There have been many schemes to build a link between Bradford's main railway terminals, but none has ever come near fruition, and indeed the recent Bradford Masterplan for the city centre regeneration has not addressed this (when asked, the writer of the masterplan admitted to not even considering it). The main practical difficulty is the great difference in elevation: the Exchange/Interchange station is already at the bottom of a long slope, steep by railway standards, but it is many feet higher than Forster Square Station. Some bus services, such as the MetroConnect services to Leeds Bradford Airport, call at both stations, and a free bus service funded by Bradford Council and Metro is due to be trialled in the near future.
- The city is served by Leeds Bradford International Airport, 6 miles to the north east of the city. Bradford and Leeds councils jointly opened the airport in 1931 as Yeadon Aerodrome. There has been rapid expansion in recent years and direct flights are now available to over 70 destinations (October 2006). Around 3 million passengers used the airport in 2006. It is the home base of economy Airline Jet2.com, voted Best European Short Haul Airline 2006. In May 2007 the joint councils sold the airport to Bridgepoint Capital for £145.5 m. Bridgepoint announced that a further £70 m would be invested in airport improvements, to boost passenger figures to over 7 million by 2015. The airport has recently announced a new long-haul route to Islamabad using wide-bodied Airbus A310 aircraft, it is hoped this spurs on new routes from the airport.
In popular culture
The Buttershaw area of the city featured in the 1986 film Rita, Sue and Bob Too, in which two 16-year-old girls were involved in a love triangle with a wealthy married man (played by George Costigan). The film was created by Andrea Dunbar, who died four years after it was made. It was initially unpopular with local residents due to its negative image of the area, but has since earned itself a good reputation in the local community as Buttershaw's claim to fame.
- ^ Allen, C (2003). Fair justice: the Bradford disturbances, the sentencing and the impact. London: Forum Against Islamophobia and Racism.
- ^ Lister, Derek A J (2004). Bradford's Own. Sutton. ISBN 0-7509-3826-9.
- ^ Ordnance Survey 1:10,560 County Series Map: Yorkshire Sheet 216. Heritage Cartography. ISBN 1-903004-34-9. . This was surveyed 1847-1850, and published in 1852, though it was reprinted at various dates with certain (unidentified) details updated. The modern edition from Heritage Cartography is 'redrawn' from the original, and titled Bradford 1849, but the railways shown indicate that it is from a printing of at least 1854.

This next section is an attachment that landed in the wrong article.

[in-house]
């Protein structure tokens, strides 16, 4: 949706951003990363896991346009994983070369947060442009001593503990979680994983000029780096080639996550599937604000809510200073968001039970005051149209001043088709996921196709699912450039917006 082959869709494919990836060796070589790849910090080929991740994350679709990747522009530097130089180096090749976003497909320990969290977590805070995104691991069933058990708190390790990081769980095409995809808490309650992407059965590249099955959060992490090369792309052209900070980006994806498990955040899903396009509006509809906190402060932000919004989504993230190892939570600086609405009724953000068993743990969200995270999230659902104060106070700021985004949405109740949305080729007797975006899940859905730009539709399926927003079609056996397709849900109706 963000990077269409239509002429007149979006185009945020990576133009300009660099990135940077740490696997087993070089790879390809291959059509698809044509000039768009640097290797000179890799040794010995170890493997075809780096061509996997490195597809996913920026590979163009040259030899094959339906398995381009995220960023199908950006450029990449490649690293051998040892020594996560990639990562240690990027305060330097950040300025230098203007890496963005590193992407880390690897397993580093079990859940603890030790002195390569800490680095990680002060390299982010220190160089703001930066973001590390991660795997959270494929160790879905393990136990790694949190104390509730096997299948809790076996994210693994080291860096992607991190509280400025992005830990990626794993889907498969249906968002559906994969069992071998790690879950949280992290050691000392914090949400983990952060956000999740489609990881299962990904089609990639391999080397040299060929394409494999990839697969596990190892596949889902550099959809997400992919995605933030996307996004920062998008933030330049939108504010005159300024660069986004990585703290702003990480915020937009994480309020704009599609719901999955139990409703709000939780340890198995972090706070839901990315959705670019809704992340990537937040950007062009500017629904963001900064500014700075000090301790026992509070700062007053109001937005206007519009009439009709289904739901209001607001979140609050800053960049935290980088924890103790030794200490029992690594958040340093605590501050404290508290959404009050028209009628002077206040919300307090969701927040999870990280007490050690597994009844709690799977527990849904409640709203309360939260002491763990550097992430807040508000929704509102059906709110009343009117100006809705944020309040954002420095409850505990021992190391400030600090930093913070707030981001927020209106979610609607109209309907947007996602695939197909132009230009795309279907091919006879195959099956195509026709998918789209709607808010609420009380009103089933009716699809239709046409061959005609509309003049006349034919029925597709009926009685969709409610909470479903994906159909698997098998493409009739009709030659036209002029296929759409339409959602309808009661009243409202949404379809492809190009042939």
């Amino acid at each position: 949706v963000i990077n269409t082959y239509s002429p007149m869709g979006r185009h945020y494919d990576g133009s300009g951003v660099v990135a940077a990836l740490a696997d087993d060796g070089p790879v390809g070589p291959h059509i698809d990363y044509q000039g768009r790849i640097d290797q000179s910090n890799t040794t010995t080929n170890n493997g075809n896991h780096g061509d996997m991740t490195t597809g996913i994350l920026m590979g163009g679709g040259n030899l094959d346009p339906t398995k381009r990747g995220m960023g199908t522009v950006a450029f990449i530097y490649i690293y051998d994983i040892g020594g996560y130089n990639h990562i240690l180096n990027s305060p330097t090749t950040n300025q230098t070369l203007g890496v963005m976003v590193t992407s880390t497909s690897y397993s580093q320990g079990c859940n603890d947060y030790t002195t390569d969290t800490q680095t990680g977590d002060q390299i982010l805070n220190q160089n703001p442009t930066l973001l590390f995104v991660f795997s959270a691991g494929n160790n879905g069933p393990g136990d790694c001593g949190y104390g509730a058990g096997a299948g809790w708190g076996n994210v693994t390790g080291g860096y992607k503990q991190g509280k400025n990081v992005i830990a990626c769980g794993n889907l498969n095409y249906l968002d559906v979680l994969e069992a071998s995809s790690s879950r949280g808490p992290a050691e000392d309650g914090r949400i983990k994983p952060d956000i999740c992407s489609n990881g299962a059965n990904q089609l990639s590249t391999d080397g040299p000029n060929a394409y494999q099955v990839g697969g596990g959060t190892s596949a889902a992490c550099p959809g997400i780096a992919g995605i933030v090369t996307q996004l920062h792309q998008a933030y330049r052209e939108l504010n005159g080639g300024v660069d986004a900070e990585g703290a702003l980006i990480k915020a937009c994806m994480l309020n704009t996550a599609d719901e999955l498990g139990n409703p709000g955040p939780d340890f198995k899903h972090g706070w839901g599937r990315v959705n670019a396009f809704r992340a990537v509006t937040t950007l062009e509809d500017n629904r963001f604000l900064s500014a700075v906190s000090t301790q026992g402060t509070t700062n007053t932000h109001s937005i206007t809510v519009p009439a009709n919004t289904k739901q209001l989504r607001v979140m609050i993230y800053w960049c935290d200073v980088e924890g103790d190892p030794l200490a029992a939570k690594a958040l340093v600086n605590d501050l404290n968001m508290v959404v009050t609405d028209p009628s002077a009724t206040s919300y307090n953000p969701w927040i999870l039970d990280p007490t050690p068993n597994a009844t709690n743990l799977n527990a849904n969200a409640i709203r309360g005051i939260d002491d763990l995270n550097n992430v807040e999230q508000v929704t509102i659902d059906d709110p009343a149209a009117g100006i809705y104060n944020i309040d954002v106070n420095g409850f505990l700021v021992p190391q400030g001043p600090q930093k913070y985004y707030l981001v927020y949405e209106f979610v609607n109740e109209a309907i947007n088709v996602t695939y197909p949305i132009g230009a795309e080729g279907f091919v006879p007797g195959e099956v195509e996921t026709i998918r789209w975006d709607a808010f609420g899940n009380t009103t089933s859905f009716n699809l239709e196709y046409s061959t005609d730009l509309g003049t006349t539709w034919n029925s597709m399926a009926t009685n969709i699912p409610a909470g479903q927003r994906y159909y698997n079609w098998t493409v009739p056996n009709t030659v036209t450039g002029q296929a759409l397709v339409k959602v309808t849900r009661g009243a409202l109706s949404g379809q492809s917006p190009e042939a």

- ^ History of Bradford. visitbradford.com. Retrieved on 2008-04-23.
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- ^ ImplosionWorld.com
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- ^ Frost, Terry (1988). Bradford City A Complete Record 1903–1988. Breedon Books Sport, p. 9. ISBN 0907969380.
- ^ Division 2 1902/03. Footballsite. Retrieved on 2008-02-20.
- ^ Frost. Bradford City A Complete Record 1903–1988, p. 13.
- ^ Frost. Bradford City A Complete Record 1903–1988, p. 184.
- ^ Parker, Simon. "Woeful City relegated", Telegraph & Argus, 2007-04-28. Retrieved on 2008-05-03.
- ^ "Carbone hits back", BBC Sport, 2002-05-21. Retrieved on 2008-05-03.
- ^ "Bantams in administration", BBC Sport, 2004-02-27. Retrieved on 2008-05-03.
- ^ BBC On this day - 1985: Fans killed in Bradford stadium fire. BBC Sport. Retrieved on 2008-03-16.
- ^ European Day of Jewish Culture and Heritage, 5 September 2004, leaflet issued by the European Association for the Preservation and Promotion of Jewish Culture and Heritage
- ^ Kadish, Sharman (2002). "Constructing Identity: Anglo-Jewry and Synagogue Architecture" (PDF). Architectural History 45: 386-408. SAHGB Publications Limited. ISSN: 0066622X.
- ^ Bradford Exchange. Subterranea Britannica. Retrieved on 2008-02-05.
- ^ Free bus set to be trialled. Telegraph & Argus (2008-01-30). Retrieved on 2008-02-05.
- ^ "Airport sold for £145m to Bridgepoint", Telegraph & Argus. Retrieved on 2008-02-18.
- ^ Monty Python's The Meaning Of Life (1983). 80s Movies Rewind. Retrieved on 2008-03-30.
- ^ Firth, Gary (1997). A History of Bradford. Phillimore. ISBN 1-86077-057-6.
- Wilmott, Elvira (1987). The Ryburn Map of Victorian Bradford. Ryburn. ISBN 1-85331-004-2. The map itself is a reproduction of the Plan of the Town of Bradford ... revised and corrected to the present time by Dixon & Hindle, 1871.
External linksWikimedia Commons has media related to: Bradford
- City of Bradford Metropolitan District Council
- Visit Bradford, England; Official Bradford Tourism & Travel Website
- Wikitravel Bradford
- MapsAndStats.com: Maps and statistics Bradford Metropolitan District
- Concise guide to Bradford
See also: List of civil parishes in West YorkshireTopics Parliamentary constituencies •